Monday, May 15, 2006


This weekend, my wife and I were confirmed into the Episcopal church and the worldwide Anglican Communion. It's a step we had been considering for quite some time. In fact, we took all the necessary steps for confirmation last year but wanted to give it some more time and prayer. With substantial life changes looming on the horizon (more on this in the next few days), we decided we wanted to be confirmed with the Grace and St. Stephen's parish, where we've been attending for nearly two years. The service was held at the seat of Colorado's diocese, Denver's St. John's Cathedral.

Humbled in size by the massive architecture and ornate surroundings, we found ourselves in the front, kneeling. The choir sounded like something medieval, ethereal. The bishop, resplendent in his robes and mitre sat before us. I closed my eyes and felt the comfortable weight of his hands resting atop my head.

"Strengthen, O Lord, your servant, Brandon with your Holy Spirit; empower him for your service; and sustain him all the days of his life."

A moment later I caught a whiff of the sweet-smelling oil he applied to my forehead in the form of the cross. It was a sublime and moving experience.

Please rejoice with us as we continue our wondrous journey of faith.


Anonymous krissy said...

Ceremonial religion is the master of all brain washing. I wish you luck with your new travels into this abyss of everlasting downward spiral. I myself am not a born again,(once was enough)nor do I believe in any organized religion. I wish you the best into this type of religion. Why did you change your beliefs?

11:00 AM  
Anonymous Nate said...

Clearly, you are a riot at parties.

12:29 PM  
Anonymous Paul said...

Mazel Tov!

12:34 PM  
Blogger Brandon Fibbs said...

I'm sorry you feel that way, Krissy, though I certainly understand why. I think if you were to peruse the spiritually related blogs on this site, you will find someone who more often than not takes issue with ceremonial, or, as I assume you really mean, established religion.

Yes, it has been woefully abused and yes, it has been misappropriated for the most monstrous forms of evil. But the abuse of practicers does not invalidate the practice.

I like what author Phillip Yancey said: I left the church because I found so little grace there. I came back to the church because I found none outside it.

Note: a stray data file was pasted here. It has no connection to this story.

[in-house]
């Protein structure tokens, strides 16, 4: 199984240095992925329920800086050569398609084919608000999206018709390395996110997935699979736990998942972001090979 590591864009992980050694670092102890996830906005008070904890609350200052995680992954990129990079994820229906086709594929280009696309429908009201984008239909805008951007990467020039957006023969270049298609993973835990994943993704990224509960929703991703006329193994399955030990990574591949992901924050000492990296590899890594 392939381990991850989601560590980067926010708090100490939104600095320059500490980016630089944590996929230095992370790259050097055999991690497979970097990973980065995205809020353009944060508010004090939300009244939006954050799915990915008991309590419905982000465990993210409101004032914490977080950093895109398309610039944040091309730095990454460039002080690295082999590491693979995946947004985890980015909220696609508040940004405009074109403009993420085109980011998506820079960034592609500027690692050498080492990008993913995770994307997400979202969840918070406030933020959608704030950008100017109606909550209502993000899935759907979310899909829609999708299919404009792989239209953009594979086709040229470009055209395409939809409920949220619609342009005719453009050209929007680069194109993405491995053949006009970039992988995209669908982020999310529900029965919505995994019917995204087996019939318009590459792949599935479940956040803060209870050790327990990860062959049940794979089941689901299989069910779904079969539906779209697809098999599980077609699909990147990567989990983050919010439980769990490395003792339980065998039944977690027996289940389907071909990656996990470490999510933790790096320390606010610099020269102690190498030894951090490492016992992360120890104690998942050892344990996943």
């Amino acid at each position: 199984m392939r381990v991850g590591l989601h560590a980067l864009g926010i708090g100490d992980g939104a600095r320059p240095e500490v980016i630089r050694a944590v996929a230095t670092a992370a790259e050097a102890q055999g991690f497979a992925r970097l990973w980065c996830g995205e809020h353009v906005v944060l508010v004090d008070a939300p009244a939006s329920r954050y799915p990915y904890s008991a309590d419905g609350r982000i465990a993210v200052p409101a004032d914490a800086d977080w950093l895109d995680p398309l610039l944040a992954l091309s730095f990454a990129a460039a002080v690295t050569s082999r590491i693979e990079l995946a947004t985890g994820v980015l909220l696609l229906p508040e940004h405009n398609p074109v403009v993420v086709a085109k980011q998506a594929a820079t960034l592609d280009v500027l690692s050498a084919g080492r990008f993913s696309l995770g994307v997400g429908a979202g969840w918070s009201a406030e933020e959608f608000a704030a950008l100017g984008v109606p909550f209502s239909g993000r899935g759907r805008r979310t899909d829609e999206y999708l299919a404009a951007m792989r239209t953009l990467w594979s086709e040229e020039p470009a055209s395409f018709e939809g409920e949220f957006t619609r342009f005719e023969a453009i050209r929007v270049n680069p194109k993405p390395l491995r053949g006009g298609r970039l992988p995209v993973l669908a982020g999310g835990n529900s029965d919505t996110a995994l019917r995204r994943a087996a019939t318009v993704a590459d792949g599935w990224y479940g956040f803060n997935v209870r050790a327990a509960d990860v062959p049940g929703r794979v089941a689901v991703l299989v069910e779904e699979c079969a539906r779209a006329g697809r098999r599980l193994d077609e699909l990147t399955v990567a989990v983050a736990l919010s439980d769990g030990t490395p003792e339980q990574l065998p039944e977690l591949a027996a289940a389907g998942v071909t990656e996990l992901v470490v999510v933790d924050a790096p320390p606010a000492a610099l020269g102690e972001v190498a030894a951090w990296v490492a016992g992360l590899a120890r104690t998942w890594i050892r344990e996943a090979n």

My beliefs never changed, but my practice has. Raised in evangelical Pentecostalism, the change to a more liturgical, ceremonial form of worship was exactly what I was looking for to fill the void that my former practice could not.

I, for one, think ceremony and ritual is very important in the human life. We need repetitive reminders to reveal to us those things we've forgotten or to remind us of those things we know so well or to ground us in things we have only just discovered. The practice creates habits that we can then fall back on in times of trouble or discomfort or, just as valid, peace and concord.

I find the ceremonialism beautiful and comforting. There is something very solid and strengthening in knowing that this is the way it has been done for thousands of years.

I hope your quest is fruitful. I hope you find what it is you are looking for. As long as you are seeking truth above all else, I cannot think ill of your journey, no matter where you are on it.

12:58 PM  
Anonymous Robin said...

Well, hundreds, anyway. ;-)

Brandon, congratulations to both of you, and blessings upon your house.

6:18 PM  
Anonymous CW said...

Dear Brandon:

Welcome to the world wide Anglican communion. I received the oil around this time of year five years ago. More Holy Spirit never hurt anybody. Congratulations!


10:41 PM  
Blogger Brandon Fibbs said...

AD 2006. That's 2000 years since the death of Christ, the event that breaks our calander in half. So ergo-- thousands.

10:43 PM  
Anonymous Bethany said...

Brandon and Stephanie -

Congratulations! I am excited and moved to watch you take this next step. I look forward to these next years and all they have to offer.

Much, much love to you both

11:04 PM  
Anonymous Robin said...

Except that the Anglican traditions, and therefore the "rituals" you mentioned, broke off from, and changed from, the Catholic Church in the 16th century...ergo hundreds. :-)


1:13 PM  
Anonymous Robin said...

Ok, I read "ceremonialism" as "rituals"

1:14 PM  
Anonymous D said...

Dear Brandon and Stephanie:

Congratulations on your confirmation, and welome to the Episcopal church and the worldwide Anglican Communion! So happy for both of you!

Love, D

1:42 PM  

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